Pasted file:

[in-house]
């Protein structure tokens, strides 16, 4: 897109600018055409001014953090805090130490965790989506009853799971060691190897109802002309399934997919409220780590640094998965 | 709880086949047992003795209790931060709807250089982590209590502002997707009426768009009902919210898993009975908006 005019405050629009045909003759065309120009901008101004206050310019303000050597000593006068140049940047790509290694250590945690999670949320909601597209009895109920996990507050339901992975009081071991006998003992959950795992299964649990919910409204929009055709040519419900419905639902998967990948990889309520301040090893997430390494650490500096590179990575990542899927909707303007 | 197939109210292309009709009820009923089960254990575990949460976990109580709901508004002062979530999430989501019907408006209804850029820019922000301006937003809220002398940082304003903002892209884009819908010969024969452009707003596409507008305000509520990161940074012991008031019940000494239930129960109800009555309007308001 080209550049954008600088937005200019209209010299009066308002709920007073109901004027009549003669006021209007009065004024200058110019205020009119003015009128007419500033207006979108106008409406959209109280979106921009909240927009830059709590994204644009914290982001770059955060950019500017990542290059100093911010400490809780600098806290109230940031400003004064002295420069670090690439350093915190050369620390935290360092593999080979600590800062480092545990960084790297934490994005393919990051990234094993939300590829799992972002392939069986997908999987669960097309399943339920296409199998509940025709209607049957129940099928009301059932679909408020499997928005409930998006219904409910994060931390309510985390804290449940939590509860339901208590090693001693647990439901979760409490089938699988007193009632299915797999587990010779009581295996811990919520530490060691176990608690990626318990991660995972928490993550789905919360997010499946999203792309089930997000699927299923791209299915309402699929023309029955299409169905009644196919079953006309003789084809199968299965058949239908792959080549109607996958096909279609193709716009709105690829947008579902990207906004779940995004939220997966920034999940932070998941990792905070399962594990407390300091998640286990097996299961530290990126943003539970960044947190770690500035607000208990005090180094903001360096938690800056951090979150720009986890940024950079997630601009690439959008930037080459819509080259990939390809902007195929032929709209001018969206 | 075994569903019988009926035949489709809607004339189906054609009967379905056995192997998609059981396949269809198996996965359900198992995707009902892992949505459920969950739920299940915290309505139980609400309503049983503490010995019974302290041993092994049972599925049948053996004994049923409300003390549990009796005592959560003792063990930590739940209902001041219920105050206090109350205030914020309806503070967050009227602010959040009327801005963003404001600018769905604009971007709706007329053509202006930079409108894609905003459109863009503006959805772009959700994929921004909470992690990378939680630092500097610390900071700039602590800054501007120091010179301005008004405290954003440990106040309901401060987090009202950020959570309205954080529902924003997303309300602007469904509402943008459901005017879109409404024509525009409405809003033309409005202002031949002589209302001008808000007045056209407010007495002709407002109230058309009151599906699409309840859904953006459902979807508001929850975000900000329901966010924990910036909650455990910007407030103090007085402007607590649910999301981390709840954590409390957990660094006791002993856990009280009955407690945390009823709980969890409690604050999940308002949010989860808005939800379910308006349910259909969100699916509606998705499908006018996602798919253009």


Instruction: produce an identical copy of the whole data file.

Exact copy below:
[in-house]
């Protein structure tokens, strides 16, 4: 897109600018055409001014953090805090130490965790989506009853799971060691190897109802002309399934997919409220780590640094998965 | 709880086949047992003795209790931060709807250089982590209590502002997707009426768009009902919210898993009975908006 005019405050629009045909003759065309120009901008101004206050310019303000050597000593006068140049940047790509290694250590945690999670949320909601597209009895109920996990507050339901992975009081071991006998003992959950795992299964649990919910409204929009055709040519419900419905639902998967990948990889309520301040090893997430390494650490500096590179990575990542899927909707303007 | 197939109210292309009709009820009923089960254990575990949460976990109580709901508004002062979530999430989501019907408006209804850029820019922000301006937003809220002398940082304003903002892209884009819908010969024969452009707003596409507008305000509520990161940074012991008031019940000494239930129960109800009555309007308001 080209550049954008600088937005200019209209010299009066308002709920007073109901004027009549003669006021209007009065004024200058110019205020009119003015009128007419500033207006979108106008409406959209109280979106921009909240927009830059709590994204644009914290982001770059955060950019500017990542290059100093911010400490809780600098806290109230940031400003004064002295420069670090690439350093915190050369620390935290360092593999080979600590800062480092545990960084790297934490994005393919990051990234094993939300590829799992972002392939069986997908999987669960097309399943339920296409199998509940025709209607049957129940099928009301059932679909408020499997928005409930998006219904409910994060931390309510985390804290449940939590509860339901208590090693001693647990439901979760409490089938699988007193009632299915797999587990010779009581295996811990919520530490060691176990608690990626318990991660995972928490993550789905919360997010499946999203792309089930997000699927299923791209299915309402699929023309029955299409169905009644196919079953006309003789084809199968299965058949239908792959080549109607996958096909279609193709716009709105690829947008579902990207906004779940995004939220997966920034999940932070998941990792905070399962594990407390300091998640286990097996299961530290990126943003539970960044947190770690500035607000208990005090180094903001360096938690800056951090979150720009986890940024950079997630601009690439959008930037080459819509080259990939390809902007195929032929709209001018969206 | 075994569903019988009926035949489709809607004339189906054609009967379905056995192997998609059981396949269809198996996965359900198992995707009902892992949505459920969950739920299940915290309505139980609400309503049983503490010995019974302290041993092994049972599925049948053996004994049923409300003390549990009796005592959560003792063990930590739940209902001041219920105050206090109350205030914020309806503070967050009227602010959040009327801005963003404001600018769905604009971007709706007329053509202006930079409108894609905003459109863009503006959805772009959700994929921004909470992690990378939680630092500097610390900071700039602590800054501007120091010179301005008004405290954003440990106040309901401060987090009202950020959570309205954080529902924003997303309300602007469904509402943008459901005017879109409404024509525009409405809003033309409005202002031949002589209302001008808000007045056209407010007495002709407002109230058309009151599906699409309840859904953006459902979807508001929850975000900000329901966010924990910036909650455990910007407030103090007085402007607590649910999301981390709840954590409390957990660094006791002993856990009280009955407690945390009823709980969890409690604050999940308002949010989860808005939800379910308006349910259909969100699916509606998705499908006018996602798919253009």